Take home message....God did not design cows to eat ANYTHING other than grass.

2.  Do you know what factory-fed animals are eating?

 As the industry continually seeks less to lower feed costs, truly astonishing materials are finding their way into our food chain. According to Sapkota, et al, (2007) “In 2003, the U.S. rendering industry produced > 8 million metric tons of rendered animal products, including meat and bone meal, poultry by-product meal, blood meal and feather meal. Most of these products were incorporated into animal feed.” Since the advent of “mad cow” disease, the U.S. has banned the feeding of protein sources from ruminants to other ruminants. 

However, under current law, pigs, chickens, and turkeys that have been fed rendered cattle can be rendered and fed back to cattle—a loophole that may allow mad cow agents to infect healthy cattle. Other legally permitted ingredients include rendered road kill, dead horse, euthanized dogs and cats, animal waste, antibiotics, byproducts of drug manufacture, arsenicals, copper compounds, urea, ammonium chloride and ammonium sulfate, enzymes, preservatives, nutraceuticals, and plastics.

Take home message....they are fed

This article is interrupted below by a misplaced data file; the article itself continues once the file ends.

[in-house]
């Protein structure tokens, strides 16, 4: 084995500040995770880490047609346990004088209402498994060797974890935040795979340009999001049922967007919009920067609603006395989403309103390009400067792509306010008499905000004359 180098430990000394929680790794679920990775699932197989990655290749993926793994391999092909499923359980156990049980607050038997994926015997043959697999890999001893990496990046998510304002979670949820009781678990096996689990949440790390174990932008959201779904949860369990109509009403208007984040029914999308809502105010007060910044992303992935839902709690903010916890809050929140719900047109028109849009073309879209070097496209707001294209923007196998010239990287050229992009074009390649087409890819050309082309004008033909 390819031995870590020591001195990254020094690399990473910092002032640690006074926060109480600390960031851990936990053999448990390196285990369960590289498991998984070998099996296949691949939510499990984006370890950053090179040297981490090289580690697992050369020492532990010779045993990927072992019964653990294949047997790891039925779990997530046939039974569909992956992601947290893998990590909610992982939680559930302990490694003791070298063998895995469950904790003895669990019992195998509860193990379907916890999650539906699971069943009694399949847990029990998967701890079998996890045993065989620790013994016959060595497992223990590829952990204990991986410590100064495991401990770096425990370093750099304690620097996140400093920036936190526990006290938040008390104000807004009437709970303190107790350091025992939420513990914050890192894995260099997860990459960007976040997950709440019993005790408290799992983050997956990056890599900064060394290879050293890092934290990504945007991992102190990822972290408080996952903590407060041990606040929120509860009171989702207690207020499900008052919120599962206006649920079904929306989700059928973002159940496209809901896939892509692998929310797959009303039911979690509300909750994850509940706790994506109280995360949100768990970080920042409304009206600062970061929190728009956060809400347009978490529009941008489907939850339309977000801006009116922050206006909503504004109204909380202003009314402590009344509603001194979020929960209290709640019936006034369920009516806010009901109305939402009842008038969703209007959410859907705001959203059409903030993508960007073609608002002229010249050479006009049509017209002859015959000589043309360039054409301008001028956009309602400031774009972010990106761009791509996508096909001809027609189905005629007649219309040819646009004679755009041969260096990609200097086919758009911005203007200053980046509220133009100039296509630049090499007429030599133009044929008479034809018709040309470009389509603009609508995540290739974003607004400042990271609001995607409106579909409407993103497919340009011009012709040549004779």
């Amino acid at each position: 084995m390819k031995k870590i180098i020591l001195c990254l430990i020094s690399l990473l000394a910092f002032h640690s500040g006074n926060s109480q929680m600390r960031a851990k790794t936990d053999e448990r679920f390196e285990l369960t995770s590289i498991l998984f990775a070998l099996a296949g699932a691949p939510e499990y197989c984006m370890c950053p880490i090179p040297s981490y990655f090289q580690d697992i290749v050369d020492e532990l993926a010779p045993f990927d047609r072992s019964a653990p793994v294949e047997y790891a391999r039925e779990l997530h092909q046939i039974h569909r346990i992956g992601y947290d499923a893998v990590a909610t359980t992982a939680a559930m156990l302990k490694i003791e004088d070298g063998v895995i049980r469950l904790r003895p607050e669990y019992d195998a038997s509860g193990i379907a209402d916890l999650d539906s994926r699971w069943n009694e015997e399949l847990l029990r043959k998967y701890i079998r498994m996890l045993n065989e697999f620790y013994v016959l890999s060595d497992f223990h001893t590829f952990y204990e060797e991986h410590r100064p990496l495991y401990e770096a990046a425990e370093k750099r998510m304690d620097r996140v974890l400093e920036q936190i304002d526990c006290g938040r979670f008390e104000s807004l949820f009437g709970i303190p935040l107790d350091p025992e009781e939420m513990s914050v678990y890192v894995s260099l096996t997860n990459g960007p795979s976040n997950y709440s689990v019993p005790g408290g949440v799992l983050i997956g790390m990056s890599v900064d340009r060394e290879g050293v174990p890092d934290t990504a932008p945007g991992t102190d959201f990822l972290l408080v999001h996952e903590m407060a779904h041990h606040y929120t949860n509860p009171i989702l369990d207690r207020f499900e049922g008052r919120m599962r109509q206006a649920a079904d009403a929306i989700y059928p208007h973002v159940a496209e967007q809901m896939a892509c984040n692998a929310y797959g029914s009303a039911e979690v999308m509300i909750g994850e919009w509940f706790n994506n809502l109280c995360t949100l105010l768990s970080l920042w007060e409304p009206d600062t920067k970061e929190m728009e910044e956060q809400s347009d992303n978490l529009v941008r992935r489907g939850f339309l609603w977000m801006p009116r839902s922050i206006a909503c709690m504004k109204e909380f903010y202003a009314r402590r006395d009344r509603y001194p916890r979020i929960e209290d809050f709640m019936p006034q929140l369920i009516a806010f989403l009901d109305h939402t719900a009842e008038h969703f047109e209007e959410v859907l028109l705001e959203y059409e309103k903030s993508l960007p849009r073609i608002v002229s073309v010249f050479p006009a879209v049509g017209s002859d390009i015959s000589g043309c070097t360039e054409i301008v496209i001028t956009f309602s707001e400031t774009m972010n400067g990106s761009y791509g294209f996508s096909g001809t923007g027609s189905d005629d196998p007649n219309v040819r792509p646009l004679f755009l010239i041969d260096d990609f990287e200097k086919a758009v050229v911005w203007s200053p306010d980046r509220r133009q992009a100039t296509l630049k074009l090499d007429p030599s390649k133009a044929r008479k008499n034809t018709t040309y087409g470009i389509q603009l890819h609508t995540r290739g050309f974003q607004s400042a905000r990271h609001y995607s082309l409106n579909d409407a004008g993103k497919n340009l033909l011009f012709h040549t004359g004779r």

dead animals?  


And this is legal?


3.  Factory-raised animals are given antibiotics and growth hormones. 

In an effort to manage the effects of grain-based feeds in ruminants and to protect against the potential spread of disease, CAFO operators tend to administer antibiotics – including penicillin, erythromycin, and streptomycin — routinely. Robinson reports that 

“an estimated 70 percent of all the antibiotics used in the U.S. are now being given to healthy animals to improve their growth and performance.”? Moreover, cattle CAFO operators use growth hormones or steroids to help the animals gain the maximum amount of weight on the least amount of time; in fact, nine out of 10 U.S. calves are given growth hormones, including estrogens, progesterone, testosterone and others.